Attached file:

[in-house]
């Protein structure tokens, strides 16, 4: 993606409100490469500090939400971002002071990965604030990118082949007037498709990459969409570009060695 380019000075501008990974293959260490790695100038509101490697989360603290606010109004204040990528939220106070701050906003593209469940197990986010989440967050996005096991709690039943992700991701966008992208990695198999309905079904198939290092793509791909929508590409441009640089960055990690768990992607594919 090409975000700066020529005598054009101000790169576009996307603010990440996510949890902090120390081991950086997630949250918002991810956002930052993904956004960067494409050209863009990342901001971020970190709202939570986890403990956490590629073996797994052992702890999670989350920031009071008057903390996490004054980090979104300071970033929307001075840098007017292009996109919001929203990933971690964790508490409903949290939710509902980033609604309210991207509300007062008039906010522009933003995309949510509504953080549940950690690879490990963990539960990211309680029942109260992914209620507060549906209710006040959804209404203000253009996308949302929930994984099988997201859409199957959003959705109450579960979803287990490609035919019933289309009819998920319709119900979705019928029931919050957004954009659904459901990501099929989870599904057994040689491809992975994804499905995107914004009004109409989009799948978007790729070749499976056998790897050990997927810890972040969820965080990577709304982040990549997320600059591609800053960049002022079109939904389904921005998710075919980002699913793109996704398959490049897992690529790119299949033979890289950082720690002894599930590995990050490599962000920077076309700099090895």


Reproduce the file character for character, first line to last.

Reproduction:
[in-house]
């Protein structure tokens, strides 16, 4: 993606409100490469500090939400971002002071990965604030990118082949007037498709990459969409570009060695 380019000075501008990974293959260490790695100038509101490697989360603290606010109004204040990528939220106070701050906003593209469940197990986010989440967050996005096991709690039943992700991701966008992208990695198999309905079904198939290092793509791909929508590409441009640089960055990690768990992607594919 090409975000700066020529005598054009101000790169576009996307603010990440996510949890902090120390081991950086997630949250918002991810956002930052993904956004960067494409050209863009990342901001971020970190709202939570986890403990956490590629073996797994052992702890999670989350920031009071008057903390996490004054980090979104300071970033929307001075840098007017292009996109919001929203990933971690964790508490409903949290939710509902980033609604309210991207509300007062008039906010522009933003995309949510509504953080549940950690690879490990963990539960990211309680029942109260992914209620507060549906209710006040959804209404203000253009996308949302929930994984099988997201859409199957959003959705109450579960979803287990490609035919019933289309009819998920319709119900979705019928029931919050957004954009659904459901990501099929989870599904057994040689491809992975994804499905995107914004009004109409989009799948978007790729070749499976056998790897050990997927810890972040969820965080990577709304982040990549997320600059591609800053960049002022079109939904389904921005998710075919980002699913793109996704398959490049897992690529790119299949033979890289950082720690002894599930590995990050490599962000920077076309700099090895």